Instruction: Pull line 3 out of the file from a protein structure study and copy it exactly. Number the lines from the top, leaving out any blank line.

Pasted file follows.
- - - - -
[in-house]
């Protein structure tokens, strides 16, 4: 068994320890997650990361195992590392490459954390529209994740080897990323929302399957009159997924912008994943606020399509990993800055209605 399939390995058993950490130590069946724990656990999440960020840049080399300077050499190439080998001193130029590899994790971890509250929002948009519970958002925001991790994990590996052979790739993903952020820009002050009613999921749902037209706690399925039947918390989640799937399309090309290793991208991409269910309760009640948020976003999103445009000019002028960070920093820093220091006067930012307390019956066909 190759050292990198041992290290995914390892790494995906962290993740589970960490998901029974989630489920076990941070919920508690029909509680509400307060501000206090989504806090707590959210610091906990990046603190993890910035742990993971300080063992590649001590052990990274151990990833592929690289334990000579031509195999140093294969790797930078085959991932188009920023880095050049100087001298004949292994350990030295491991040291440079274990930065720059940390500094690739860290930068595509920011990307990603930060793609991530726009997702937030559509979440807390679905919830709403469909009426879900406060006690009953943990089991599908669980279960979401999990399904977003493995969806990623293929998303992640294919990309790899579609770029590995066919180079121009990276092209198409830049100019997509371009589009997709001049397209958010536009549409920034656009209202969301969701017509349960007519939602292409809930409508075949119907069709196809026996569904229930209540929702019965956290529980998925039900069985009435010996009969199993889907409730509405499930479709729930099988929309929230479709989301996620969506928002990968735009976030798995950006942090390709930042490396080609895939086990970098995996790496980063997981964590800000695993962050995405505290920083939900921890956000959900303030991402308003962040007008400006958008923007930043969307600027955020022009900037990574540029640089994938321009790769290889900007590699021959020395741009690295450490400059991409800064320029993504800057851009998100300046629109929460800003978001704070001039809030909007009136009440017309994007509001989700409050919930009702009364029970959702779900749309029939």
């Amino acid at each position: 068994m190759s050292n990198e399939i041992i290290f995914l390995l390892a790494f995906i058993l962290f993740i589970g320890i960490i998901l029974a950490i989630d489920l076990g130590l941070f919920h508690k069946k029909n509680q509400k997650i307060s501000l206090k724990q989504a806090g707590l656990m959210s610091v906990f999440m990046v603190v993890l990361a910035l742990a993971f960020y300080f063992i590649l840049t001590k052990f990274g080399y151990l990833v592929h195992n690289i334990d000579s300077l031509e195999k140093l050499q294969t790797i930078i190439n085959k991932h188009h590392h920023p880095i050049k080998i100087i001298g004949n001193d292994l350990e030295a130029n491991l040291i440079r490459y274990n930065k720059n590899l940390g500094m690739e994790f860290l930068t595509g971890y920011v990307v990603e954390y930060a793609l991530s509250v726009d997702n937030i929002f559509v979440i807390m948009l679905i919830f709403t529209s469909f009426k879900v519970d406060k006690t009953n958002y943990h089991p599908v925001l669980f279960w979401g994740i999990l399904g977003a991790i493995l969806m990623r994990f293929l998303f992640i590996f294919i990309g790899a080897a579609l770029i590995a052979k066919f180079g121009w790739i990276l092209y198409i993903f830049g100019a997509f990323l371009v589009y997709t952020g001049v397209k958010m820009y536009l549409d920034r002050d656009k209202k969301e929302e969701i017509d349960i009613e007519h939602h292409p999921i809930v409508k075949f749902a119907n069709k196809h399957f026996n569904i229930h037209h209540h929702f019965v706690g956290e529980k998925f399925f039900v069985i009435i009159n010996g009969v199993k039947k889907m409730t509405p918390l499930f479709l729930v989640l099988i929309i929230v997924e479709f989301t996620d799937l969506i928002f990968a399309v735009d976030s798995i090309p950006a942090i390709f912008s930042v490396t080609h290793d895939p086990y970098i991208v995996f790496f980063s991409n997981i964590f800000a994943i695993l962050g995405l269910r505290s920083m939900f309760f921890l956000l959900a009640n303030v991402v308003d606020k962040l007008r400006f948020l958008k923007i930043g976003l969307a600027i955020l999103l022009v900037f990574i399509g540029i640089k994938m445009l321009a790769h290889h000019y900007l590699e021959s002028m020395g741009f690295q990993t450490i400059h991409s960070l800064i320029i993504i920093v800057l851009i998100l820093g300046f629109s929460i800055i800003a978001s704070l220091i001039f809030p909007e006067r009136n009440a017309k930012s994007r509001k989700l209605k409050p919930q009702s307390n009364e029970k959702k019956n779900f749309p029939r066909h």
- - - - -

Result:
């Amino acid at each position: 068994m190759s050292n990198e399939i041992i290290f995914l390995l390892a790494f995906i058993l962290f993740i589970g320890i960490i998901l029974a950490i989630d489920l076990g130590l941070f919920h508690k069946k029909n509680q509400k997650i307060s501000l206090k724990q989504a806090g707590l656990m959210s610091v906990f999440m990046v603190v993890l990361a910035l742990a993971f960020y300080f063992i590649l840049t001590k052990f990274g080399y151990l990833v592929h195992n690289i334990d000579s300077l031509e195999k140093l050499q294969t790797i930078i190439n085959k991932h188009h590392h920023p880095i050049k080998i100087i001298g004949n001193d292994l350990e030295a130029n491991l040291i440079r490459y274990n930065k720059n590899l940390g500094m690739e994790f860290l930068t595509g971890y920011v990307v990603e954390y930060a793609l991530s509250v726009d997702n937030i929002f559509v979440i807390m948009l679905i919830f709403t529209s469909f009426k879900v519970d406060k006690t009953n958002y943990h089991p599908v925001l669980f279960w979401g994740i999990l399904g977003a991790i493995l969806m990623r994990f293929l998303f992640i590996f294919i990309g790899a080897a579609l770029i590995a052979k066919f180079g121009w790739i990276l092209y198409i993903f830049g100019a997509f990323l371009v589009y997709t952020g001049v397209k958010m820009y536009l549409d920034r002050d656009k209202k969301e929302e969701i017509d349960i009613e007519h939602h292409p999921i809930v409508k075949f749902a119907n069709k196809h399957f026996n569904i229930h037209h209540h929702f019965v706690g956290e529980k998925f399925f039900v069985i009435i009159n010996g009969v199993k039947k889907m409730t509405p918390l499930f479709l729930v989640l099988i929309i929230v997924e479709f989301t996620d799937l969506i928002f990968a399309v735009d976030s798995i090309p950006a942090i390709f912008s930042v490396t080609h290793d895939p086990y970098i991208v995996f790496f980063s991409n997981i964590f800000a994943i695993l962050g995405l269910r505290s920083m939900f309760f921890l956000l959900a009640n303030v991402v308003d606020k962040l007008r400006f948020l958008k923007i930043g976003l969307a600027i955020l999103l022009v900037f990574i399509g540029i640089k994938m445009l321009a790769h290889h000019y900007l590699e021959s002028m020395g741009f690295q990993t450490i400059h991409s960070l800064i320029i993504i920093v800057l851009i998100l820093g300046f629109s929460i800055i800003a978001s704070l220091i001039f809030p909007e006067r009136n009440a017309k930012s994007r509001k989700l209605k409050p919930q009702s307390n009364e029970k959702k019956n779900f749309p029939r066909h």